Similarly the mathematical top boundary of the rectangle is at y 3 so we set

Similarly the mathematical top boundary of the

This preview shows page 127 - 128 out of 662 pages.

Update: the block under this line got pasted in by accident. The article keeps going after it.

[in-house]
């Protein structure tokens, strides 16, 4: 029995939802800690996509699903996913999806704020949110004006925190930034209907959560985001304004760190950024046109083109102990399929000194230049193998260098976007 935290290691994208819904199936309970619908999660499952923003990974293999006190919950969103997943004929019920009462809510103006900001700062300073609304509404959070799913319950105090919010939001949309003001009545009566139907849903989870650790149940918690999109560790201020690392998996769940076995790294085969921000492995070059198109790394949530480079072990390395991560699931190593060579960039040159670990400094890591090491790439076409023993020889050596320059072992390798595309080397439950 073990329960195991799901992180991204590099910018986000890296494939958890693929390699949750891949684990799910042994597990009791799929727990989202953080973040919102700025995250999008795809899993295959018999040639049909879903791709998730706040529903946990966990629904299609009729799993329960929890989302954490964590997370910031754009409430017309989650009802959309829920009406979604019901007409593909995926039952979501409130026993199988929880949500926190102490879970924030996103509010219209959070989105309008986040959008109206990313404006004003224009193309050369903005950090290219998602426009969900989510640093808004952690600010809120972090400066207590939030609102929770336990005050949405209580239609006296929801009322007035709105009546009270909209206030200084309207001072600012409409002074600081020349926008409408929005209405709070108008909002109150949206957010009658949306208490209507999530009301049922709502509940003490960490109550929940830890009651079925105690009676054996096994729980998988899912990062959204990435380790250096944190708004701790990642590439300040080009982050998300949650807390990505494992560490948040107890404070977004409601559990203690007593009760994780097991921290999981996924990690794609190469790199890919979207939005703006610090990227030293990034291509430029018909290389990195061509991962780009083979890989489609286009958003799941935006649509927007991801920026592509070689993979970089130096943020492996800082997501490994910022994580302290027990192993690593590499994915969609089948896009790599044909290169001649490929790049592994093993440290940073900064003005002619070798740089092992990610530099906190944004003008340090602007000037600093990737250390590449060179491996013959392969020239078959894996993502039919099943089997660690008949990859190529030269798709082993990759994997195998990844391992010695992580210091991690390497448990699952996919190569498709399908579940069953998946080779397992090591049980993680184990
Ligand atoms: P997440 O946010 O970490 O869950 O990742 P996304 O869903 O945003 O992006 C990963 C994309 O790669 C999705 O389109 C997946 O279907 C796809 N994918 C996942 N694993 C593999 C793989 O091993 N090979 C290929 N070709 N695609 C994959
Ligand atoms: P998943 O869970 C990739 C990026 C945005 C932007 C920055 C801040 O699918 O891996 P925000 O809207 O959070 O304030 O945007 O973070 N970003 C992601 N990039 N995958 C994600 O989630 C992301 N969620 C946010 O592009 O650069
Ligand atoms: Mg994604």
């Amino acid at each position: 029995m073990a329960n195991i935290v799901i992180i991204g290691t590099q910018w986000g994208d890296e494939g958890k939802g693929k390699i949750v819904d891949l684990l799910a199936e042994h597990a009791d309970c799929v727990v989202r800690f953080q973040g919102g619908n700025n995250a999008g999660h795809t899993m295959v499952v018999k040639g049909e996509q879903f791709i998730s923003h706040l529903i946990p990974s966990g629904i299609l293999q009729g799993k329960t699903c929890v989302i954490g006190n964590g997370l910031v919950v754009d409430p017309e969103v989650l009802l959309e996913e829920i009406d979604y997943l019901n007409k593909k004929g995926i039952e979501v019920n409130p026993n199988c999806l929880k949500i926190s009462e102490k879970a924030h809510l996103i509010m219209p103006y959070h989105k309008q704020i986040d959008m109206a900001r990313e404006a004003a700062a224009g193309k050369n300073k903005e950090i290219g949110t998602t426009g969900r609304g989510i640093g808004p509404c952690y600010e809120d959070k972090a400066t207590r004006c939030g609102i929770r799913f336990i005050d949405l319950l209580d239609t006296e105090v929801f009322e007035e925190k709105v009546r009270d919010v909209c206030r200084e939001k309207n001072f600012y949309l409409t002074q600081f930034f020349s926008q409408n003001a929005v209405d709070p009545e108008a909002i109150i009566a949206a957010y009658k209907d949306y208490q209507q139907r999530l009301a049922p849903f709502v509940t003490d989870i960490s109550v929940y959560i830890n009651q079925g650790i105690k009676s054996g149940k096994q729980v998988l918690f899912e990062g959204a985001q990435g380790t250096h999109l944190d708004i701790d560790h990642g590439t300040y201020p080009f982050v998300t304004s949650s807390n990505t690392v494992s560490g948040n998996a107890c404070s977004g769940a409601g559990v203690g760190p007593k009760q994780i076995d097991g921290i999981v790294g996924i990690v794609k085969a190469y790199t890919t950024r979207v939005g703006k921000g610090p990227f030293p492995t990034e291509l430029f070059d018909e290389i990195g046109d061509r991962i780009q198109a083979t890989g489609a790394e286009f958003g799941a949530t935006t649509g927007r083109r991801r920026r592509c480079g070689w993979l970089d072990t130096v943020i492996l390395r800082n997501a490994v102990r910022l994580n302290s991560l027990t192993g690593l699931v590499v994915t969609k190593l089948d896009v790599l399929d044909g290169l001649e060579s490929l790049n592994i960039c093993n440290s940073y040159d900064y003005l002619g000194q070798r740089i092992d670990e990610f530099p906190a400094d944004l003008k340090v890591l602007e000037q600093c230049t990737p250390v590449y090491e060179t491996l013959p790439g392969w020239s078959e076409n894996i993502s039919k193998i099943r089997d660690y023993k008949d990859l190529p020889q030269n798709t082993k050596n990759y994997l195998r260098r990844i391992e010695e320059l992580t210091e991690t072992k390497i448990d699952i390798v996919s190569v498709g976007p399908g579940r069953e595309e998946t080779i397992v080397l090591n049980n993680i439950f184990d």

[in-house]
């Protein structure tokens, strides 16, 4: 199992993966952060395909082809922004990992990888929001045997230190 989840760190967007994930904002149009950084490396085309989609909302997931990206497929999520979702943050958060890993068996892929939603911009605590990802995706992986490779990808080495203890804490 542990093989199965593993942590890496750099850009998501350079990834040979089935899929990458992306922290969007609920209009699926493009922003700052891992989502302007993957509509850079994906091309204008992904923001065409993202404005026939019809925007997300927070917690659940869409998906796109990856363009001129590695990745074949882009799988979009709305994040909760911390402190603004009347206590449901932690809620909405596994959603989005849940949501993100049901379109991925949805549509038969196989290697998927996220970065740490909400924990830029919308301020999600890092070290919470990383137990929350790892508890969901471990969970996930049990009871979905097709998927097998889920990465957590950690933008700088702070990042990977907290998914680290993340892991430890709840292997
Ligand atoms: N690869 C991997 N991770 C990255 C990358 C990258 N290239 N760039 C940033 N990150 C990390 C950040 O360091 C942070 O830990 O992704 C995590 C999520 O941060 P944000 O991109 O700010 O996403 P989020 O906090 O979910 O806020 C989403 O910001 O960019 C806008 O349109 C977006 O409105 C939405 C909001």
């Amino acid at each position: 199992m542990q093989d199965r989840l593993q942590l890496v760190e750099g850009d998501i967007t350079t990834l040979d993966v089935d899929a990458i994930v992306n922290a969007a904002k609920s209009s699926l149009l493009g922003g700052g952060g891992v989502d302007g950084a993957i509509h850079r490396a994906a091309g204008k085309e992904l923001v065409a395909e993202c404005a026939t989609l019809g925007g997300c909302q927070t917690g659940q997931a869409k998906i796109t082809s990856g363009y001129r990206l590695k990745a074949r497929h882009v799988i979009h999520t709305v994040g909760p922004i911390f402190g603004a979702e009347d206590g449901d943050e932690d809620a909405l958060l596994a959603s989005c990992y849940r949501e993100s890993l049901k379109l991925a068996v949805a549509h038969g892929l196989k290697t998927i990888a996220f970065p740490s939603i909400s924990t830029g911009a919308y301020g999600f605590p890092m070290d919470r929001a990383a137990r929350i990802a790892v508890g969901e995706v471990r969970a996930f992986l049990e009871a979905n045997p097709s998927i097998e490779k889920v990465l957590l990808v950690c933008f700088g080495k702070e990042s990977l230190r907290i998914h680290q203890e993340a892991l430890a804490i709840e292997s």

Similarly, the mathematical top boundary of the rectangle is at y = 3, so we set the top pixel row for the displayed rectangle at y = 2. These compensations for finite pixel width along object boundaries can be applied to other polygons and to curved figures so that the raster display main- tains the input object specifications. A circle of radius 5 and center position (10, lo), for instance, would be displayed as in Fig. 3 3 3 by the midpoint circle algo- rithm using screen grid coordinate positions. But the plotted circle has a diameter of 11. To plot the cmle with the defined diameter of 10, we can modify the circle algorithm to shorten each pixel scan line and each pixel column, as in Fig. 3-34. One way to do this is to generate points clockwise along the circular arc in the third quadrant, starting at screen coordinates (10, 5). For each generated point, the other seven circle symmetry points are generated by decreasing the 1' coordi- nate values by 1 along scan lines and decreasing the y coordinate values by 1 along pixel culumns. Similar methods are applied in ellipse algorithms to main- tain the specified proportions in the display of an ellipse. 3-1 1 FILLED-AREA PRIMITIVES I\ standard output primitive in general graphics packages is a solid-color or pat- terned polygon area. Other kinds of area primitives are sometimes available, but polygons are easier to process since they have linear boundaries There are two basic approaches to area filling on raster systems. One way to fill an area is to determine the overlap mtervals for scan lines that cross the area. Another method for area filling is to start from a given interior position and paint outward from this point until we encounter the specified boundary conditions. The scan-line approach is typically used in general graphics packages to fill poly- gons, circles, ellipses, and other simple curves. All methods starting from an inte- rior point are useful with more complex boundaries and in interactive painting systems. In the following sections, we consider n~etliods for solid fill of specified areas. Other fill options are discussed in Chapter 4. St an-Lint. Polygon Fill Algorithm Figure 3-35 illustrates the scan-line procedure for soha tilling of polygon areas. For each scan line crossing a polygon, the area-fill algorithm locates the intersec- tion points of the scan line with the polygon edges. These intersection points are then sorted from left to right, and the corresponding frame-buffer positions be- tween each intersection pair are set to the specified fill color. In the example of Fig. 3-35, the four pixel intersection positions with the polygon boundaries define two stretches of interior pixels from x = 10 to x = 14 and from x = 18 to x = 24. Some scan-line intersections at polygon vertices require special handling.
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